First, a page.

It looks like Joe Torre is in as the new manager of the L.A. Dodgers. My initial reaction: poor fit. Much as I love Torre, his weakest two points as a manager are figuring out the bullpen and working with young talent.
First, the bullpen. Since the dual threat of Mike Stanton and Jeff Nelson left, the Yankees have had only had one middle reliever/set-up man who could be relied on for the 8th inning with any regularity: Tom Gordon, circa 2004-midway through 2005. What did Torre do with Gordon? Effectively destroyed Flash's arm, pitching him in 80 games in 2004, then 79 in 2005, for a total of 170.2 IP in those two seasons. Aside from that 1.5-year period, Torre hasn't had or developed a shutdown, eighth inning reliever - unless you count 2006 Scott Proctor, another guy with a dead arm due to overuse by Torre. Torre has a reputation for riding a guy on a hot streak in the bullpen, which is an issue especially when you don't have a particularly deep relief corps.
This poor usage becomes key when considering the case of the Dodgers. Currently, the Dodgers have a superstar level closer, one who, believe it or not, has been better than a certain other closer over the past two seasons. The difference was especially evident last season, when Takashi Saito put up a 327 ERA+ and Rivera posted a 142. The problem is, Saito will be 38 this season. 24-year-old phenom Jonathan Broxton (who saved one of my fantasy teams with great WHIP, ERA and K/BB stats) is the closer of the future out in L.A. Torre coming in could be bad news for Broxton, who can ask Proctor about it. As poorly used as Gordon was, check out Proctor's IP stats: He went from 44.2 in 2005 to 102.1 in 2006. There's a reason Proctor looked washed up at the beginning of the season: He had a 131% IP workload increase from 2005 to 2006! What makes matters worse for Broxton is that the Dodgers have few other effective 8th inning options. They've got Joe Beimel, who's decent. Problem is, Beimel is the only effective lefty in the Dodgers' pen, so Torre will need to pick his spots on when to use him. After Beimel, the next options are 38-year-old Rudy Seanez and ... wait for it ... Scott Proctor! The universe must hate Proctor. Anywho, the long and short of it is that Torre will be tempted to overuse Broxton the way he did Gordon and Proctor, since he will have few other good options.
The next problem might be an even bigger one: youth vs. experience. Torre will have to decide if he wants to give some of the Dodgers promising young talents like Tony Abreu, Matt Kemp and Andy LaRoche more at bats this season in the hope of developing them into a strong corps alongside James Loney, Andre Ethier and Russell Martin. His other option is to stick with proven but declining regulars Nomar Garciaparra, Juan Pierre and Jeff Kent. From a long-term perspective, the answer is clear: Give the kids some burn with the hope that they develop quickly to help you in the short-term, but with an eye on having at least six of your starting eight position players in 2009 in their early to mid 20s. If everything goes well, the Dodgers, who already shed the large Luis Gonzalez contract, could try to move those three during the season while they hopefully still have some value. In other words, in the space of a little more than 9 months, the Dodgers could have a spectacularly strong, youthful core and shed a large amount of payroll in the process, especially in the case of Pierre, who is owed $28.5 million from 2009 to 2011.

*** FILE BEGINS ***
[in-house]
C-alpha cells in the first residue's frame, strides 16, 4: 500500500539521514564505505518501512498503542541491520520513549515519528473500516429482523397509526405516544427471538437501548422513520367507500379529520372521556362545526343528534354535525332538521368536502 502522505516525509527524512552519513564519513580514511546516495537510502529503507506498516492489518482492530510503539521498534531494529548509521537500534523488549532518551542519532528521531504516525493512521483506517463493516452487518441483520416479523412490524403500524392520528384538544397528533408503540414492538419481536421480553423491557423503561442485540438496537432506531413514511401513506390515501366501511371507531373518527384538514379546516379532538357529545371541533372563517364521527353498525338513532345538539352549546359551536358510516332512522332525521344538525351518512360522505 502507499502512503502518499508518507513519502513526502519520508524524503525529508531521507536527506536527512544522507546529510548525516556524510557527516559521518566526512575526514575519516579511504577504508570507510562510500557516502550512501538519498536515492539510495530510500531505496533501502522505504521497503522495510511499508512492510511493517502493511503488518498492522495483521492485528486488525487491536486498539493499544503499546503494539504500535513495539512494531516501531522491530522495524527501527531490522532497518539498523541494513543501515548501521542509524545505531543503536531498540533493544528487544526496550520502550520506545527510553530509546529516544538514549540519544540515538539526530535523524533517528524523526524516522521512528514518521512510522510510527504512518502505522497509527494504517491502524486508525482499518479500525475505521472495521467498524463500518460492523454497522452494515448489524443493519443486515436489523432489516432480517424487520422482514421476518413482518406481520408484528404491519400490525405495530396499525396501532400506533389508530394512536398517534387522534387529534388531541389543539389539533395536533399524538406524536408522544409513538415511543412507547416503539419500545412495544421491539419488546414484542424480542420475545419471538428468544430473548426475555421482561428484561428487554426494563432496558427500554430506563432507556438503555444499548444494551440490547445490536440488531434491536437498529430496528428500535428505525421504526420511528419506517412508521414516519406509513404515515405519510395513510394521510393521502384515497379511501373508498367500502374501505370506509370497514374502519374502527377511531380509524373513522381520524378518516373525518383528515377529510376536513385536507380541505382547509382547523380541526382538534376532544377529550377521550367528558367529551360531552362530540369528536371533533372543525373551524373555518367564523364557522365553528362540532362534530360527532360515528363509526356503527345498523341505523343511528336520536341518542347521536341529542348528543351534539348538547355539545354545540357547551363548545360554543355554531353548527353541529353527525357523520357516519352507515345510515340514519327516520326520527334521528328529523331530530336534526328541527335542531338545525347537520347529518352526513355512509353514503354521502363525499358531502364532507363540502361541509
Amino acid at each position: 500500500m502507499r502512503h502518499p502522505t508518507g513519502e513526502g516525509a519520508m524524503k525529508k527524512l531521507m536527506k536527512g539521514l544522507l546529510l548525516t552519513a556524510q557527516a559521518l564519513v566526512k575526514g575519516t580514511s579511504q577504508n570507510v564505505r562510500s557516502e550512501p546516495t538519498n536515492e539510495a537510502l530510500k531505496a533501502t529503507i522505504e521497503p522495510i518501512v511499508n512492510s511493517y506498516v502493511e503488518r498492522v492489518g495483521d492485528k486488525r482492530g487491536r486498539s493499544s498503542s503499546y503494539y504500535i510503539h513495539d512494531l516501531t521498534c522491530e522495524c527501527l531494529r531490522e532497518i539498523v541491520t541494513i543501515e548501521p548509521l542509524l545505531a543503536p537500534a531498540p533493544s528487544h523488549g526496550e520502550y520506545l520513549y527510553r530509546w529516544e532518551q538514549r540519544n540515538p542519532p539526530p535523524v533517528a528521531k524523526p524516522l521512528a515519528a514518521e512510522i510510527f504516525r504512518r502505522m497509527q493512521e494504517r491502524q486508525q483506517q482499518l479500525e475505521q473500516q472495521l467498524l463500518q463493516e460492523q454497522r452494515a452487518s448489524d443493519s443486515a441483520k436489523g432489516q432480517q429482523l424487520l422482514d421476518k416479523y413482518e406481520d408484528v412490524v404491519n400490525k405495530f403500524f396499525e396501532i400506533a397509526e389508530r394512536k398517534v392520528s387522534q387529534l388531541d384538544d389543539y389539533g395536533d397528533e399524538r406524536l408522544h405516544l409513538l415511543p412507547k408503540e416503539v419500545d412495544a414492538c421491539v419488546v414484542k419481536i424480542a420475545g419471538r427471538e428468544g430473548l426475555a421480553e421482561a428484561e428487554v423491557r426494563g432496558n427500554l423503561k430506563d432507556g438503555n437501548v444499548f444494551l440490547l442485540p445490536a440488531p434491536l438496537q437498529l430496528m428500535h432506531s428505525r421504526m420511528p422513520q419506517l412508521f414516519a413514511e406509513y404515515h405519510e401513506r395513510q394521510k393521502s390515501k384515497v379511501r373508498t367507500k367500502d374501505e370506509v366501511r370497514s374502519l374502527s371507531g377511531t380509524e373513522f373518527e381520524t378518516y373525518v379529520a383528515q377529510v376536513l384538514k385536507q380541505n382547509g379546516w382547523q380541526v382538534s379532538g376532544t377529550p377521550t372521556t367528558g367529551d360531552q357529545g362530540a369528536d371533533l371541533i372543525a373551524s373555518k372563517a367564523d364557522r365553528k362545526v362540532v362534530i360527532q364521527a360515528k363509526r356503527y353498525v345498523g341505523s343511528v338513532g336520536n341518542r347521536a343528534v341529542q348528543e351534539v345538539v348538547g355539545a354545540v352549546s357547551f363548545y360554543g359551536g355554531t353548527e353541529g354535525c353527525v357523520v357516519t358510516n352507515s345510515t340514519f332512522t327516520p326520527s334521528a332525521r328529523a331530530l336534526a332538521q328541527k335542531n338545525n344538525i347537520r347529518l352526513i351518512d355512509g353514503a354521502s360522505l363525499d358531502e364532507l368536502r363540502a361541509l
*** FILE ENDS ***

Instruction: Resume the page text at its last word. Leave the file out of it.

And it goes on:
A lot of this will fall on Torre: If he doesn't develop the young guns, the Dodgers might have to resign Garciaparra and possibly Kent as well for 2009 if LaRoche and Abreu aren't ready. Problem is, Torre might not want to wait on the younger players. The Dodgers contended all year before falling out of the race in the last couple of weeks. If Torre thinks he could have pushed that team to the playoffs, Abreu, LaRoche and Kemp could sit on the bench while Torre wastes a season of their development. In all of his years as the manager of the Yankees, Torre never had to deal with a youth movement of any kind, and so only really developed four position players in his time as the skipper: Derek Jeter, Jorge Posada, Alfonso Soriano and Melky Cabrera.
All in all, this relationship could be pretty ugly. The combination of young talent and a manager with a penchant for playing veterans could be a recipe for a disappointing couple of years in L.A.
Thanks for being patient. Enjoy Joe.